Running LocalStack on Kubernetes


Kubernetes is an open-source container orchestration platform that simplifies the deployment, scaling, and management of containerized applications. LocalStack can be deployed on Kubernetes using the LocalStack Helm chart.

Getting started

To deploy LocalStack in your Kubernetes cluster, you can use Helm.


  • Kubernetes 1.19+
  • Helm 3.2.0+

Setup a Kubernetes cluster

For setting up Kubernetes refer to the Kubernetes getting started guide.

Install Helm

Helm is a tool for managing Kubernetes charts. Charts are packages of pre-configured Kubernetes resources.

To install Helm, refer to the Helm install guide and ensure that the helm binary is in the PATH of your shell.

Add repository

The following command allows you to download and install all the charts from this repository:

$ helm repo add localstack https://localstack.github.io/helm-charts

Using Helm

After you have installed the Helm client, you can deploy a Helm chart into a Kubernetes cluster.

Please refer to the Quick Start guide if you wish to get running in just a few commands, otherwise the Using Helm guide provides detailed instructions on how to use the Helm client to manage packages on your Kubernetes cluster.

Some useful Helm client commands are:

  • View available charts: helm search repo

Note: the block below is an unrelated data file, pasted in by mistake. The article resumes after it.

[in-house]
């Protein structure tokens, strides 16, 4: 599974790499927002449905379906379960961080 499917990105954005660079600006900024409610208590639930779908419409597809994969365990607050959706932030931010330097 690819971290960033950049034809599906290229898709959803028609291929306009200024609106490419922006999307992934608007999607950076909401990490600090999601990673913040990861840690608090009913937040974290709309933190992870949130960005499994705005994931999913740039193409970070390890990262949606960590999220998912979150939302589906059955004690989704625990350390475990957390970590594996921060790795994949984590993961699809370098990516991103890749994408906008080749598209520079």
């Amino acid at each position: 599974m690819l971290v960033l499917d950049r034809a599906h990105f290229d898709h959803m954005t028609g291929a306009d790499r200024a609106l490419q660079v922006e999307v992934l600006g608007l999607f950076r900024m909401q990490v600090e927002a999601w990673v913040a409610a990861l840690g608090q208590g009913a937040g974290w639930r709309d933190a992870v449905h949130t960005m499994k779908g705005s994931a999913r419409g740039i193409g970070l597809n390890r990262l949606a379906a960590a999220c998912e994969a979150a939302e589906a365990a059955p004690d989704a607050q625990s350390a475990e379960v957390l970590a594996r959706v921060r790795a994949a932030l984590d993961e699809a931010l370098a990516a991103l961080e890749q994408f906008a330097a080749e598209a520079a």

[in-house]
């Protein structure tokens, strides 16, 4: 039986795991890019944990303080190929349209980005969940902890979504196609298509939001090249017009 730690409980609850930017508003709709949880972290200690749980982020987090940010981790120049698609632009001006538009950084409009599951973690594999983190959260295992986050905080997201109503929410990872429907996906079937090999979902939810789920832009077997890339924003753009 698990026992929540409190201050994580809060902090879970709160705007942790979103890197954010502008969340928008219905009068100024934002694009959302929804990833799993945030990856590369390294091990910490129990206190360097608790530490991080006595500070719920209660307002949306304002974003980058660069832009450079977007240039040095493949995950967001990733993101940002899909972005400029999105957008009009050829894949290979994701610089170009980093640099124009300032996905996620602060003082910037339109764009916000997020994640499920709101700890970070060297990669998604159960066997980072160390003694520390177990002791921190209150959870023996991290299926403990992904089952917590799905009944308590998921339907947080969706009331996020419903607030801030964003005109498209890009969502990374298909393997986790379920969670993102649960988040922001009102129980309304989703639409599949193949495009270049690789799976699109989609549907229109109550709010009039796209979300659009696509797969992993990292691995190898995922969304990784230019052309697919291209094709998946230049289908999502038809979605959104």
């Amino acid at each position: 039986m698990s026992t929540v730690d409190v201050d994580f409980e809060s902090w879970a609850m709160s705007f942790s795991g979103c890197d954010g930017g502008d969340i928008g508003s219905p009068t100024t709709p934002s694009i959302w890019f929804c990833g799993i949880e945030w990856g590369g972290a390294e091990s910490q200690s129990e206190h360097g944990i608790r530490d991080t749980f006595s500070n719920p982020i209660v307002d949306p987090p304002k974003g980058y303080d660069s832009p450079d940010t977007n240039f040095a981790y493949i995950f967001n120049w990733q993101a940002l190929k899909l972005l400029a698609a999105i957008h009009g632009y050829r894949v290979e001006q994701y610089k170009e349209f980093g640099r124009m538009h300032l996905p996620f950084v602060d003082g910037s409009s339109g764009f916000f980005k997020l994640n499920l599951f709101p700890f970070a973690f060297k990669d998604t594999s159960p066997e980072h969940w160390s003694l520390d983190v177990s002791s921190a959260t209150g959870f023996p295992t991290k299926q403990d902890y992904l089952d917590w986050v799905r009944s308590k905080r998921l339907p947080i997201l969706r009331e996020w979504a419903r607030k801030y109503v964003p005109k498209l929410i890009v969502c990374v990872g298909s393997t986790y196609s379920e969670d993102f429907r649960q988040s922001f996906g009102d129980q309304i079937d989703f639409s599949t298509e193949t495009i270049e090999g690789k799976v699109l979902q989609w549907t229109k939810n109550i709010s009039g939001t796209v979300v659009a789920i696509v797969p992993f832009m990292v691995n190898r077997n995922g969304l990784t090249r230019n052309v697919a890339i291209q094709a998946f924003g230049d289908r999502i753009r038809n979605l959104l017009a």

• Install a chart: helm install <name> localstack/<chart>
  • Upgrade your application: helm upgrade

LocalStack on Kubernetes (l8k)

The localstack-on-k8s sample repository illustrates running LocalStack on Kubernetes (k8s).


This sample requires the following tools installed on your machine:

Clone the sample repository

Clone the repository:

$ git@github.com:localstack/localstack-on-k8s.git

To install the Python dependencies in a virtualenv:

$ make install

To create an embedded Kubernetes (k3d) cluster in Docker and install LocalStack in it (via Helm):

$ make init

After initialization, your kubectl command-line should be automatically configured to point to the local cluster context:

$ kubectl config current-context

Deploy the sample application

Once LocalStack is installed in the Kubernetes cluster, we can deploy the sample app on the LocalStack instance:

$ make deploy

Test the sample application

Once the sample app is deployed, the Kubernetes environment should contain the following resources:

$ kubectl get all
NAME                              READY   STATUS    RESTARTS   AGE
pod/localstack-6fd5b98f59-zcx2t   1/1     Running   0          5m

NAME                 TYPE        CLUSTER-IP      EXTERNAL-IP   PORT(S)                         AGE
service/kubernetes   ClusterIP       <none>        443/TCP                         5m
service/localstack   NodePort   <none>        4566:31566/TCP,4571:31571/TCP   5m

NAME                         READY   UP-TO-DATE   AVAILABLE   AGE
deployment.apps/localstack   1/1     1            1           5m

NAME                                    DESIRED   CURRENT   READY   AGE
replicaset.apps/localstack-6fd5b98f59   1         1         1       5m